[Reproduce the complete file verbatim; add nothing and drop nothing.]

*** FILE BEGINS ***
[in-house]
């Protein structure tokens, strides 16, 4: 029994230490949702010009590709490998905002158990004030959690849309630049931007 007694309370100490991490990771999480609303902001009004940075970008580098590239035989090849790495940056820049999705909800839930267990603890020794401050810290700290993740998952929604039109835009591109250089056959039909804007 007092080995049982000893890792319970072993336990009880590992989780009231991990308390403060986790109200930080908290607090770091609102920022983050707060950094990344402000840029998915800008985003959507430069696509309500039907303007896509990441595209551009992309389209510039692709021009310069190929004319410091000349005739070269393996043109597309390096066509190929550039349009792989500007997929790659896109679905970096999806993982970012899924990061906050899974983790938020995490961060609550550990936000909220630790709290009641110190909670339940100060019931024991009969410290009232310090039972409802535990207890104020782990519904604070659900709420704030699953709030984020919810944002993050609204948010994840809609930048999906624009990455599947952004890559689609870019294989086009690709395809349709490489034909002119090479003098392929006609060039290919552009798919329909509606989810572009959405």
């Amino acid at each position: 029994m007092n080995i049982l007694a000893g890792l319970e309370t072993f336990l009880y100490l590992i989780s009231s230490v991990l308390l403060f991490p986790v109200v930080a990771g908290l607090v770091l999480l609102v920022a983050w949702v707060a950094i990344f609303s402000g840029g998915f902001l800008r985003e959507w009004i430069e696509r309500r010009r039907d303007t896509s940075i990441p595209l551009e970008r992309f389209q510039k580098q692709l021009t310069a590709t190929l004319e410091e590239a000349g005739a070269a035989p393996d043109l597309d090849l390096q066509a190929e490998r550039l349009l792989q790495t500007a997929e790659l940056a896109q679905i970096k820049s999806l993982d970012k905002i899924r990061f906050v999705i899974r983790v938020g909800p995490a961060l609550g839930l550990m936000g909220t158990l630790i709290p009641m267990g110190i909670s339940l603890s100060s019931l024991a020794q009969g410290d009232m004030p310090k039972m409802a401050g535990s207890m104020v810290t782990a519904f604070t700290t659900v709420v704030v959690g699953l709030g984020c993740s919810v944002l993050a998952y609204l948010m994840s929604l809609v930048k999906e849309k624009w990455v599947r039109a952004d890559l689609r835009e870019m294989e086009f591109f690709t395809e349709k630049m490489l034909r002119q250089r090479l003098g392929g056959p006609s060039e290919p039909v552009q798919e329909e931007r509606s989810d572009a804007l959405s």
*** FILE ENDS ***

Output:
[in-house]
């Protein structure tokens, strides 16, 4: 029994230490949702010009590709490998905002158990004030959690849309630049931007 007694309370100490991490990771999480609303902001009004940075970008580098590239035989090849790495940056820049999705909800839930267990603890020794401050810290700290993740998952929604039109835009591109250089056959039909804007 007092080995049982000893890792319970072993336990009880590992989780009231991990308390403060986790109200930080908290607090770091609102920022983050707060950094990344402000840029998915800008985003959507430069696509309500039907303007896509990441595209551009992309389209510039692709021009310069190929004319410091000349005739070269393996043109597309390096066509190929550039349009792989500007997929790659896109679905970096999806993982970012899924990061906050899974983790938020995490961060609550550990936000909220630790709290009641110190909670339940100060019931024991009969410290009232310090039972409802535990207890104020782990519904604070659900709420704030699953709030984020919810944002993050609204948010994840809609930048999906624009990455599947952004890559689609870019294989086009690709395809349709490489034909002119090479003098392929006609060039290919552009798919329909509606989810572009959405």
């Amino acid at each position: 029994m007092n080995i049982l007694a000893g890792l319970e309370t072993f336990l009880y100490l590992i989780s009231s230490v991990l308390l403060f991490p986790v109200v930080a990771g908290l607090v770091l999480l609102v920022a983050w949702v707060a950094i990344f609303s402000g840029g998915f902001l800008r985003e959507w009004i430069e696509r309500r010009r039907d303007t896509s940075i990441p595209l551009e970008r992309f389209q510039k580098q692709l021009t310069a590709t190929l004319e410091e590239a000349g005739a070269a035989p393996d043109l597309d090849l390096q066509a190929e490998r550039l349009l792989q790495t500007a997929e790659l940056a896109q679905i970096k820049s999806l993982d970012k905002i899924r990061f906050v999705i899974r983790v938020g909800p995490a961060l609550g839930l550990m936000g909220t158990l630790i709290p009641m267990g110190i909670s339940l603890s100060s019931l024991a020794q009969g410290d009232m004030p310090k039972m409802a401050g535990s207890m104020v810290t782990a519904f604070t700290t659900v709420v704030v959690g699953l709030g984020c993740s919810v944002l993050a998952y609204l948010m994840s929604l809609v930048k999906e849309k624009w990455v599947r039109a952004d890559l689609r835009e870019m294989e086009f591109f690709t395809e349709k630049m490489l034909r002119q250089r090479l003098g392929g056959p006609s060039e290919p039909v552009q798919e329909e931007r509606s989810d572009a804007l959405s």